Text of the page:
There’s more to see at the House for Hope Designer Showhouse! Be sure to tour it for yourself if you are local – all of the proceeds go to a myriad of children’s charities! Here are some of the ones that will benefit from your visit and the sale of the home (maybe you should buy it!):

Young Life Capernaum, Camp Will, Special Olympics, Big Brothers Big Sisters, Hospital Hospitality House of Nashville, Tennessee Baptist Children’s Home, Boys & Girls Club, AGAPE, Saddle Up!, GraceWorks, My Friend’s House, Narrow Gate Lodge, Waves – Early Learning, High Hopes, Make-A-Wish Foundation, Bridges Domestic Violence Center, and Franklin Open Hearts.

I’m happy to see three of the wonderful organizations that I personally support on the list. All are great charities that benefit children in need in the middle Tennessee area.

I also want to make note of the fact that all of the designers and sponsors involved in the showhouse were NOT compensated and have donated their time, effort, and money for this fundraising effort to benefit these charities. YOU CAN HELP by attending the tour and checking out the EBTH sale after the tour. It will include items from the house, as well as additional items donated by those involved in the House for Hope.

The House For Hope Designer Show House

Open through March 12 from 12:00 – 5:00

Southern Preserve neighborhood, 2045 Lewisburg Pike, Franklin, TN 37064

$15 per person – click here to purchase

Realtors presenting a business card are free throughout the tour!!!

 

And by the way, if you’d like to learn more about paint color, design, or home staging, find out how you can learn from me here.

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28 thoughts on “The Final Reveal of Colors and Design at House for Hope Designer Showhouse

  1. Sandy says:

    Lovely paint color choices, and thanks for the tip on the SW 12-inch square sample boards.
    That light fixture in the homburg gray study is amazing – I’d love to see a photo with it on.

    • Kristie Barnett says:

      Sandy,
      I don’t think I took a pic with it on (I usually keep lights off to get the most accurate shots of paint colors). But it uses Edison bulbs, so you get that cool retro effect with the curly wires!

  2. dana tucker says:

    Kristie, your paint colors were so fresh and created the perfect jumping off point for this beautiful house design. Thanks so much for donating your time, expertise, and God given talents to the House for Hope. Thanks for mentioning our stencil 🙂 xoxoxoxo

  3. Kelly ONeil-Brown says:

    I love the colors you used. What confuses me is that I thought paint was the last thing to be selected when designing a space. Here, it sounds that paint was first. Will you please comment on this?

    • Kristie Barnett says:

      In new builds, paint typically goes up before most hard finishes. It’s more expedient so that you don’t have to worry about getting paint all over everything else, especially because it’s mostly sprayed on. I typically choose finishes in tandem with paint colors so it works out just fine. The tricky part for a designer showhouse is coordinating all the different finishes that are chosen by separate room designers (and there are always changes along the way), so in this case we started with the paint color palette and worked the other direction.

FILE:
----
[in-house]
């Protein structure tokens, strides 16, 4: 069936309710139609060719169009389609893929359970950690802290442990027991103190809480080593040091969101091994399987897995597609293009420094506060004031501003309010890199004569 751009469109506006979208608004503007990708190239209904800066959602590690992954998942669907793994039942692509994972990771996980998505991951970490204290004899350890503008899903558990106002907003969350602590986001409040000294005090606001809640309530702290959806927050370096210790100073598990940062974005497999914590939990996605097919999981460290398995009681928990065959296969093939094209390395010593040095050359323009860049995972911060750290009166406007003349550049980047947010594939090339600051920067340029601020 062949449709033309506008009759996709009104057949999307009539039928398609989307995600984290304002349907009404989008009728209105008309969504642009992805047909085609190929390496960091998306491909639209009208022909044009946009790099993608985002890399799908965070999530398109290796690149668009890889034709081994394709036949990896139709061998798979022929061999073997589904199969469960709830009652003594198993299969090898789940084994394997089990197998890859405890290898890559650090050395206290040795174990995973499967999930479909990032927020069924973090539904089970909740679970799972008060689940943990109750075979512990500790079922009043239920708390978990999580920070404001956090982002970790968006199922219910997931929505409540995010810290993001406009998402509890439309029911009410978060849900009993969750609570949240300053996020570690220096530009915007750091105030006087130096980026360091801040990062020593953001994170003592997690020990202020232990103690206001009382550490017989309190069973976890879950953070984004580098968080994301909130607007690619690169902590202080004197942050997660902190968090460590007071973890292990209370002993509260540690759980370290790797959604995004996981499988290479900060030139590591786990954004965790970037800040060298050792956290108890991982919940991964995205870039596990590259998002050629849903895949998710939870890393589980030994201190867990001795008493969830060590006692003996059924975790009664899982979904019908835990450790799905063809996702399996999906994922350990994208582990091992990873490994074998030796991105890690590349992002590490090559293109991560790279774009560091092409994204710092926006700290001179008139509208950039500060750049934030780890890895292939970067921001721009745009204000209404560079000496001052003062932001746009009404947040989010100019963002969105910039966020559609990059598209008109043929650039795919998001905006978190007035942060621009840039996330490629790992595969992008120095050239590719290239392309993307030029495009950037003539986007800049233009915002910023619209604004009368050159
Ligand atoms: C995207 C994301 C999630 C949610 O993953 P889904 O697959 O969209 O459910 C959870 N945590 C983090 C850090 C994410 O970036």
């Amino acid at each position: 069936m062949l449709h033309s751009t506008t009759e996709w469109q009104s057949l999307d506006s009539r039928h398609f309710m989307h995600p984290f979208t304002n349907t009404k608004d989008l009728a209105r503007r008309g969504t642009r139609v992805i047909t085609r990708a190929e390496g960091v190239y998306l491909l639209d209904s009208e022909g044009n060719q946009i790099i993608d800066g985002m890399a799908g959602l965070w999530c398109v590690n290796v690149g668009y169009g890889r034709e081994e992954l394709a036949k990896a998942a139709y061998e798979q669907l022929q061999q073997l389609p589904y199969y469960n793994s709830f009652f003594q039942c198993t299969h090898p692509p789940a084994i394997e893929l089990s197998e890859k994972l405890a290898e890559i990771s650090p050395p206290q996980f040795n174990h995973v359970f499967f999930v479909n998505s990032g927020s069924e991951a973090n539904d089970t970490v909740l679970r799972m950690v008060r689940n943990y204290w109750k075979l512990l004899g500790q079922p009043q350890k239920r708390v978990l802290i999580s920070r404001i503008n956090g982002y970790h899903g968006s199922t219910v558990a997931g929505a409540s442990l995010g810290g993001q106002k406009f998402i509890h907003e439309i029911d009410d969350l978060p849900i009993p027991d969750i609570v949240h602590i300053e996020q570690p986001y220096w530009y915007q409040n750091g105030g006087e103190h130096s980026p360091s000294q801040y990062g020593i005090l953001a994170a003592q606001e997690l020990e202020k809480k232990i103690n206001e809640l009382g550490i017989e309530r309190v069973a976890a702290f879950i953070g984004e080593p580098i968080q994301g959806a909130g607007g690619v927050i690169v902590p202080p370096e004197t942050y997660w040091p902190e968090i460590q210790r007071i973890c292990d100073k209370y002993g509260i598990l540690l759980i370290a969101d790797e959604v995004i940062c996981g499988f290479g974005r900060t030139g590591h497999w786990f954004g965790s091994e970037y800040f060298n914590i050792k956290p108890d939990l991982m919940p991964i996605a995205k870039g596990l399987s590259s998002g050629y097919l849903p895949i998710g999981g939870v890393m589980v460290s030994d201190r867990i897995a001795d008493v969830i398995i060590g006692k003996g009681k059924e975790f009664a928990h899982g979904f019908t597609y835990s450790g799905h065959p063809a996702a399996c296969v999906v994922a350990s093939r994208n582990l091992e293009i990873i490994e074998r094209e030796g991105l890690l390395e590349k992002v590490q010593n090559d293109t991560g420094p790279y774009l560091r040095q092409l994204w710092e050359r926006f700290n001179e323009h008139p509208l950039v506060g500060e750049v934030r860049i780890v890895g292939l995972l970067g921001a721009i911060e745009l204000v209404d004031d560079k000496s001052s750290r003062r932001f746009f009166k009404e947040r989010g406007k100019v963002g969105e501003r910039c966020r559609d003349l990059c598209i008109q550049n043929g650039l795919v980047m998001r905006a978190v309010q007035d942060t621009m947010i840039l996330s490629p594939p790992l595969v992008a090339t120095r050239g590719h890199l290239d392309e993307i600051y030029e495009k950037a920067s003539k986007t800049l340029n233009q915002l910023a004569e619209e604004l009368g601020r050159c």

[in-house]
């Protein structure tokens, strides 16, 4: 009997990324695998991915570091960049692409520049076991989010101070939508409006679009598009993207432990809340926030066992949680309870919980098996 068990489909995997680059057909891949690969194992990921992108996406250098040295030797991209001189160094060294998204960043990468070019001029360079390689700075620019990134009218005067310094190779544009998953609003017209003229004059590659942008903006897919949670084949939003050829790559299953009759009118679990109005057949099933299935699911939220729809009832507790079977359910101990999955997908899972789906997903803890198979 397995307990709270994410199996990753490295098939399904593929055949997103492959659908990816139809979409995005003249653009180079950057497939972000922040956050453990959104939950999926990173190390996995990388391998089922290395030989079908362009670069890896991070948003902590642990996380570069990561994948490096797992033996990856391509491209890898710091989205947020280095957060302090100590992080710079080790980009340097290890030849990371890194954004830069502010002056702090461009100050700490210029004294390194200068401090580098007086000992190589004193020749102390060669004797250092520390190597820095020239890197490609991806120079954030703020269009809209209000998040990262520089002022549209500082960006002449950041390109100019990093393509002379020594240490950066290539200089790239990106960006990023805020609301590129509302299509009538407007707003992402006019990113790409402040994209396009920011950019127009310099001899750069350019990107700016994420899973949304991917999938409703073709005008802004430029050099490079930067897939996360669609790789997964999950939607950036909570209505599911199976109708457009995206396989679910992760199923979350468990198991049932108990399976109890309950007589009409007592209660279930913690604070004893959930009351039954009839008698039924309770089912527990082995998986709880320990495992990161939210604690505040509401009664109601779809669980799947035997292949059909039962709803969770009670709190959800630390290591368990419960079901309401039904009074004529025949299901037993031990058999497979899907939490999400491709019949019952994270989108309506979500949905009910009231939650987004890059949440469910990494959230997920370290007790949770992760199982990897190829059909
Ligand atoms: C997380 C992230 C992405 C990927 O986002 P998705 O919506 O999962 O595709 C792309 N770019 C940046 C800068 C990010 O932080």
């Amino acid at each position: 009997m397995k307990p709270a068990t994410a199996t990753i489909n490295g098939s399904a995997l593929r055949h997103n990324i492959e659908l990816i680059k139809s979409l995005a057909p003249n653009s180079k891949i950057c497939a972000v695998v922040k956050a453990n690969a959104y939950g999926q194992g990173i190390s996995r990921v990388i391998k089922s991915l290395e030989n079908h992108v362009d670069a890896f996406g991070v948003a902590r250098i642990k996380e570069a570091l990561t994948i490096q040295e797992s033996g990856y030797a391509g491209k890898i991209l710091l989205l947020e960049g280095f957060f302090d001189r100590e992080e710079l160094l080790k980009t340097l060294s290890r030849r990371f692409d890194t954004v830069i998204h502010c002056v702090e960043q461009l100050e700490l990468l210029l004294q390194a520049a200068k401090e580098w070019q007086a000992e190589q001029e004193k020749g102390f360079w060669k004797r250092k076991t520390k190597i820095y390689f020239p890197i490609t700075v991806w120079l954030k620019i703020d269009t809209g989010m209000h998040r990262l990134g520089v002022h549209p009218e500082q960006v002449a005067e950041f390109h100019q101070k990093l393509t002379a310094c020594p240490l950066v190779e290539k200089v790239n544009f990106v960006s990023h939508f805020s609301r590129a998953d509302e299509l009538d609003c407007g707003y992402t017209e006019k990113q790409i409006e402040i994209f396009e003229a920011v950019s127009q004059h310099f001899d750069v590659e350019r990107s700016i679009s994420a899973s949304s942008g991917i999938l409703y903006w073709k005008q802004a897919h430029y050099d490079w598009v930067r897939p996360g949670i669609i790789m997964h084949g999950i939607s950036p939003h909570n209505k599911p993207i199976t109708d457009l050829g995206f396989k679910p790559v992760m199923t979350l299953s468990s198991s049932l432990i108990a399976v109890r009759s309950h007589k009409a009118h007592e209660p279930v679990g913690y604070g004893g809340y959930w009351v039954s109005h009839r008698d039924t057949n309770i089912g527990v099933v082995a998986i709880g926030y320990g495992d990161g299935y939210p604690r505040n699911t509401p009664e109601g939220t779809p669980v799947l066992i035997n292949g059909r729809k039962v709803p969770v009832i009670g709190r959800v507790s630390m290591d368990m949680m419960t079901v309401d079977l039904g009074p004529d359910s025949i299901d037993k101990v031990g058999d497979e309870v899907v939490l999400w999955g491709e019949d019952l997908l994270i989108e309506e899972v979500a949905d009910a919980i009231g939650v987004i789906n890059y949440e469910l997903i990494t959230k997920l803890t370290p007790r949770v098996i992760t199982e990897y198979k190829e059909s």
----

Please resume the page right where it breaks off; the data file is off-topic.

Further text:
4. Kim says:

    What color did you choose for the garage doors ? Did you use the iron ore color? Fabulous transformation. Thank you for sharing

      • Kim says:

        If this house had the garage doors in the front , instead of on the side of the home , would you have chosen to paint the garage door to match your main exterior door? I only ask because I am curious as to what the general rule for this is and what looks best ?
        Thank you

        • Kristie Barnett says:

          Good question, Kim – it all depends. If the doors are lovely carriage doors, I could see painting them Pewter Green to accent them. But if they are very plain, I would paint them body color to make them fade away. So it totally depends if they are worth highlighting!

  5. Sarah says:

    So, so great! I’m glad you stuck with what you knew needed to happen with the colors. That’s a strong woman, right there! 😉

    • Kristie Barnett says:

      I did try to make adjustments, especially towards the beginning of the process when other things were not yet set in stone. But there were requests for color changes as recent as a couple of months ago, which was pretty frustrating. I’m learning you can’t make everyone happy. And even when you try to, the results are not so great.

  6. Jean says:

    Fabulous, Kristie! Those toned/murky/light green/grays are my fav for an “anchor neutral”. Also twisting clients’ arms to go with the right off-white as an alternative to the “Houzz/Pinterest default Revere Pewter” for an anchor. #grayoverload

  7. Michelle Walker says:

    Love the colors – everything flows beautifully – and the guest room SW Slate Tile ceiling – squeal! I was a client about 5 years ago & I have a lovely Charlotte Slate AC-24 dining room ceiling thanks to you. Question – on the dark doors – how do you decide if a house’s style can support that look or could anyone pull it off in their home?

      • RM says:

        Yes, it was the name that puzzled me. Why would they name a blue-green paint, gray?
        I have so enjoyed reading your blog. I have been renovating a tiny NYC apartment and I truly appreciate all the free information you so generously share.

        • Kristie Barnett says:

          Oh boy, don’t get me started on paint color names!!! The people who name them are in marketing, they aren’t color experts. If a color is “grayed down” a bit from a bright color, it may get the word “gray” in its name, but that doesn’t mean it’s really a gray. And you also have to keep in mind that grays have different undertones, including green, blue, or red/violet, so one person’s idea of gray may be quite different from another person’s idea of gray. All that to say, don’t pay any attention to the names of colors, but rather compare them against other colors to get a sense of how they will “read” on the wall. And always test them in your space, as they often read differently depending on surrounding colors. Best of luck on your remodel, and thank you for reading!!!

  8. Pingback: Modern Farmhouse Features New Products – House For Hope Designer Show House | Carbine & Associates Home Builders